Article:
India has officially been ‘battling’ floods in its rivers since 1954. This is manifested in the construction of multipurpose dams over rivers with flood control as one of their ‘multiple’ roles.
The raising of embankments to keep flood waters away along some 33,000 km of India’s river banks is also a prime example of this ongoing ‘battle’.
And yet, according to the World Bank, over the past 50 years, flood-affected areas in India have almost doubled from a mere 5% to about 12%. Is there an explanation for this progressively ‘losing’ war?
Nature doesn’t indulge in wars. Humans do. Our rivers flood every monsoon, especially during a good monsoon, something every farmer prays for.
High rainfall naturally results in flooded streams and rivers spreading over their plains as flood waters race downstream to the seas. Can there be anything more natural than this?
This is akin to a ‘cold wave’ during winter or a ‘hot wave’ in summer. If a cold wave or a hot wave is endured by humans and never spoken of in terms of their being ‘natural disasters’, why are river floods thought of in those terms and grand plans made to ‘combat’ them?
That we continue — and shall continue — to fail in this meaningless combat has once again been brought home in a telling manner by the recent Mahanadi floods in Odisha. The ‘multipurpose’ dam over river Mahanadi at Hirakud stands as one of the first such dams created in independent India. Many experts now wonder if the dam has actually worsened, rather than helped, the flood situation in the state.
In monsoonal India, we must first understand floods in rivers and then prepare ourselves through non-structural ways and methods to remain safe.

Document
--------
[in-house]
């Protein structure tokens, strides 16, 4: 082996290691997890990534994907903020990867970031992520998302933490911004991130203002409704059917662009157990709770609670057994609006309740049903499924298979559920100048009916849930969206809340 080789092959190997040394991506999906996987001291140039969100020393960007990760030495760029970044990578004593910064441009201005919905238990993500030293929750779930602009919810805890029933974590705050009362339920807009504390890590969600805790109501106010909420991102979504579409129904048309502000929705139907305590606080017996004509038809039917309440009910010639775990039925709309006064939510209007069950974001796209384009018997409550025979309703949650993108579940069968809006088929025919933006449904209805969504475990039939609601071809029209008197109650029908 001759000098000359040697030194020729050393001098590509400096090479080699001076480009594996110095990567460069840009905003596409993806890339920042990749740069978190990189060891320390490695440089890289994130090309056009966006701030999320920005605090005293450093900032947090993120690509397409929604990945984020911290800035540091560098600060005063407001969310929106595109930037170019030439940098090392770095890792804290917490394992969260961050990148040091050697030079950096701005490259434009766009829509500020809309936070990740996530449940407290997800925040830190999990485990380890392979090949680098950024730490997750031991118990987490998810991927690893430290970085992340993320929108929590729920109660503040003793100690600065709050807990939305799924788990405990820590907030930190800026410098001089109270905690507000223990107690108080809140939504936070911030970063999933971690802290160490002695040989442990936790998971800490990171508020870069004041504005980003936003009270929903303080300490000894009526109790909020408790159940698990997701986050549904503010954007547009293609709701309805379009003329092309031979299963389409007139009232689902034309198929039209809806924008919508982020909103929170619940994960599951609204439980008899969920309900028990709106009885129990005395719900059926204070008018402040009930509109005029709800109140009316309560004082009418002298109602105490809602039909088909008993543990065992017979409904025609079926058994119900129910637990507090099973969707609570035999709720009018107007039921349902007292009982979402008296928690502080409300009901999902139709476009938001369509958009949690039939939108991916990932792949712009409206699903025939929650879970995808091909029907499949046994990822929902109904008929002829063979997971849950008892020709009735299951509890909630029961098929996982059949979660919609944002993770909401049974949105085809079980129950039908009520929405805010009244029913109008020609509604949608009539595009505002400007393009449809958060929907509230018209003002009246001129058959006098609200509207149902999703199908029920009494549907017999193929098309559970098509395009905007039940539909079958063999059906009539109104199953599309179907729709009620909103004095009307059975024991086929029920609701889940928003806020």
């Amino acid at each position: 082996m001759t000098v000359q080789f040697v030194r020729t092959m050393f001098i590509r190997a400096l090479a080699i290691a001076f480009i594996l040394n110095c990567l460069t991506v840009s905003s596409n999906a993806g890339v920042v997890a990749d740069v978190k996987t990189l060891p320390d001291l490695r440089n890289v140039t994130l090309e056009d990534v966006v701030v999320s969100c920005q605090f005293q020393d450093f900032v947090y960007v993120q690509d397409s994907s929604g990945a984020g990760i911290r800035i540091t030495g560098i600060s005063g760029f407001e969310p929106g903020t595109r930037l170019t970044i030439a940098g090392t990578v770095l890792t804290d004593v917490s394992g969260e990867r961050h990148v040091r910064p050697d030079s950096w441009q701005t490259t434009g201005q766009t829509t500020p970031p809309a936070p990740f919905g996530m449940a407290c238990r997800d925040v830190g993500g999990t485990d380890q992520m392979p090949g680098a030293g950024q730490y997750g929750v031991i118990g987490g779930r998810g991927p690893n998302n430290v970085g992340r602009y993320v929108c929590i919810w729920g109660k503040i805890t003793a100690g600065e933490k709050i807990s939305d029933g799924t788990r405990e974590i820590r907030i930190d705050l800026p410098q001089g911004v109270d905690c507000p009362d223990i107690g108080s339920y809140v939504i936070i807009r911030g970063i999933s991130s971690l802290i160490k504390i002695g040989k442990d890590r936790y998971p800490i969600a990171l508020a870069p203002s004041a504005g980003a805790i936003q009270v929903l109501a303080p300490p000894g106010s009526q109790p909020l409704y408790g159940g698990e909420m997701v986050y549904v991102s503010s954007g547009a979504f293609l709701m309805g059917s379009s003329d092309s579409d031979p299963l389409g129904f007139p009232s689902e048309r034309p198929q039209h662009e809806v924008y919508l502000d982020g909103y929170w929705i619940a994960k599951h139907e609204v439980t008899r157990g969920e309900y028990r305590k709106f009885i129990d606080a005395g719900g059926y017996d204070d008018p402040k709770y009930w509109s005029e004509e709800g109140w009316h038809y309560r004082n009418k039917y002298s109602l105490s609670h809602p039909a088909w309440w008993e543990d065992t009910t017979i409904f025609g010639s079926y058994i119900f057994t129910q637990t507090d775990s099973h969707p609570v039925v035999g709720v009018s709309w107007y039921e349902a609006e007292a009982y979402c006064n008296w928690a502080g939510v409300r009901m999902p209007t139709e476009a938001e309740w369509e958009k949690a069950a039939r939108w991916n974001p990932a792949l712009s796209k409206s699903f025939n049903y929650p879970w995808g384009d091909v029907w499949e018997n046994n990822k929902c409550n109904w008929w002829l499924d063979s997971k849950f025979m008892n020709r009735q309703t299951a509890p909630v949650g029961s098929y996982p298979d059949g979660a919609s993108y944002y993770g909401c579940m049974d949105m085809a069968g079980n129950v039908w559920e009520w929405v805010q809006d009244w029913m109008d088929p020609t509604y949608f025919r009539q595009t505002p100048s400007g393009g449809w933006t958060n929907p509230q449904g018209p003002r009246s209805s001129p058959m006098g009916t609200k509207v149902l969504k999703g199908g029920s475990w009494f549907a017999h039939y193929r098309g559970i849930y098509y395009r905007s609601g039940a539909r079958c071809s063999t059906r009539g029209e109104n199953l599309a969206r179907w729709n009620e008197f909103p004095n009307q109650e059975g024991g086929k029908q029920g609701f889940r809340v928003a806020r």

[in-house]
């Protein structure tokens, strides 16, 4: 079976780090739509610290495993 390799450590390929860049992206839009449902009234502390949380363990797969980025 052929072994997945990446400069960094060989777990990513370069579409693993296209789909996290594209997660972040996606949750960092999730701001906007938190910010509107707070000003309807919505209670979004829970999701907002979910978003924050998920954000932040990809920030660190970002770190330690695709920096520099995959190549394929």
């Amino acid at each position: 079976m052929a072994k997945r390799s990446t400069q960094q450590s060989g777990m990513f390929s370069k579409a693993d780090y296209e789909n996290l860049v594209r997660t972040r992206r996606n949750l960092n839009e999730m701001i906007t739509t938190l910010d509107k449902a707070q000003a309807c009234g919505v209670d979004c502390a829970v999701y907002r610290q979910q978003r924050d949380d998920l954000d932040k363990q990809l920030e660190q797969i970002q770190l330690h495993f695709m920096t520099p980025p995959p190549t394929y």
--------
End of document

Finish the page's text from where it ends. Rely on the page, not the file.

The first of these measures is improved and state-of-the-art flood forecasting. Monitoring methods through the use of technological props like satellite imageries and climate watch techniques are necessary.
It is a matter of satisfaction that the Indian Meteorological Department (IMD) is quite up-to-date on these technologies.
Second, legislative measures can secure the flood plains against rampant encroachment by vested interests of all kinds. The River Regulation Zone (RRZ) notification by the ministry of environment and forests is yet to see the light of day.
Third, the natural drainage systems in different parts of the country — badly truncated or mutilated by the building of roads, highways and railways with little regard to the natural path that flood waters have traced over the ages — must be restored. The situation is further confounded by the relentless urbanisation seen in recent times.
For example, the manner in which the city of Delhi is flooded by a few hours of rainfall is a testimony to the results of an utter disregard by the city planners for the city’s natural drainage system.
Can any Mumbaikar forget July 25, 2005, when almost the entire city went under floodwaters with natural drains built upon or lost?
So, shall we let our rivers and their flood plains be? Shall we let the natural drainage systems created by the flowing water over the years be respected and restored?
Shall we utilise the advantages of the latest advancements in climate prediction and flood forecasting, communicating them far and wide for people in vulnerable sites to move to safe locations?
An affirmative on all those questions would make for less misery during the monsoons.
(Manoj Misra, is the convener of the Delhi-based Yamuna Jiye Abhiyaan. The views expressed by the author are personal)